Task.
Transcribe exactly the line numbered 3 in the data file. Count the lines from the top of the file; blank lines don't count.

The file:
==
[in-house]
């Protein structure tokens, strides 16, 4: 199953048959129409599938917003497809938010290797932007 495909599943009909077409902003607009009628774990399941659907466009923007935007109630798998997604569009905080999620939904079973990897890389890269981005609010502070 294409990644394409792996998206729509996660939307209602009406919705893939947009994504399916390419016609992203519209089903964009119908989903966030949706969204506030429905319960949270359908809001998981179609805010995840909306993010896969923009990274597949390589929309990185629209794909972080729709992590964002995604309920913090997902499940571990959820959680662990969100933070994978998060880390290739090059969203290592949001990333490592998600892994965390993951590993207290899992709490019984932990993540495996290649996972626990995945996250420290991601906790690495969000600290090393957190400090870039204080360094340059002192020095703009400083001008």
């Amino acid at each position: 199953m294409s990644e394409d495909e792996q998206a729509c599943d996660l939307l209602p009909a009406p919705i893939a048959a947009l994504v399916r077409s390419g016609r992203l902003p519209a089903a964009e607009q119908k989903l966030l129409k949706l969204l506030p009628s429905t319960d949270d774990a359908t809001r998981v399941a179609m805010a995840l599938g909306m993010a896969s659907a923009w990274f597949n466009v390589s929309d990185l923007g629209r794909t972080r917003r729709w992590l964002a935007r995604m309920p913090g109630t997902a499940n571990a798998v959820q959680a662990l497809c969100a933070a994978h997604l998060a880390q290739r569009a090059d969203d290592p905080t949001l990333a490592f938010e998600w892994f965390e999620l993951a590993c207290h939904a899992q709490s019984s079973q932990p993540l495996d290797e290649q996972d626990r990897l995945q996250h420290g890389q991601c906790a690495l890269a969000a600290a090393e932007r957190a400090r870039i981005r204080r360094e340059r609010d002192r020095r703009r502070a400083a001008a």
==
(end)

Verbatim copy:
């Amino acid at each position: 199953m294409s990644e394409d495909e792996q998206a729509c599943d996660l939307l209602p009909a009406p919705i893939a048959a947009l994504v399916r077409s390419g016609r992203l902003p519209a089903a964009e607009q119908k989903l966030l129409k949706l969204l506030p009628s429905t319960d949270d774990a359908t809001r998981v399941a179609m805010a995840l599938g909306m993010a896969s659907a923009w990274f597949n466009v390589s929309d990185l923007g629209r794909t972080r917003r729709w992590l964002a935007r995604m309920p913090g109630t997902a499940n571990a798998v959820q959680a662990l497809c969100a933070a994978h997604l998060a880390q290739r569009a090059d969203d290592p905080t949001l990333a490592f938010e998600w892994f965390e999620l993951a590993c207290h939904a899992q709490s019984s079973q932990p993540l495996d290797e290649q996972d626990r990897l995945q996250h420290g890389q991601c906790a690495l890269a969000a600290a090393e932007r957190a400090r870039i981005r204080r360094e340059r609010d002192r020095r703009r502070a400083a001008a």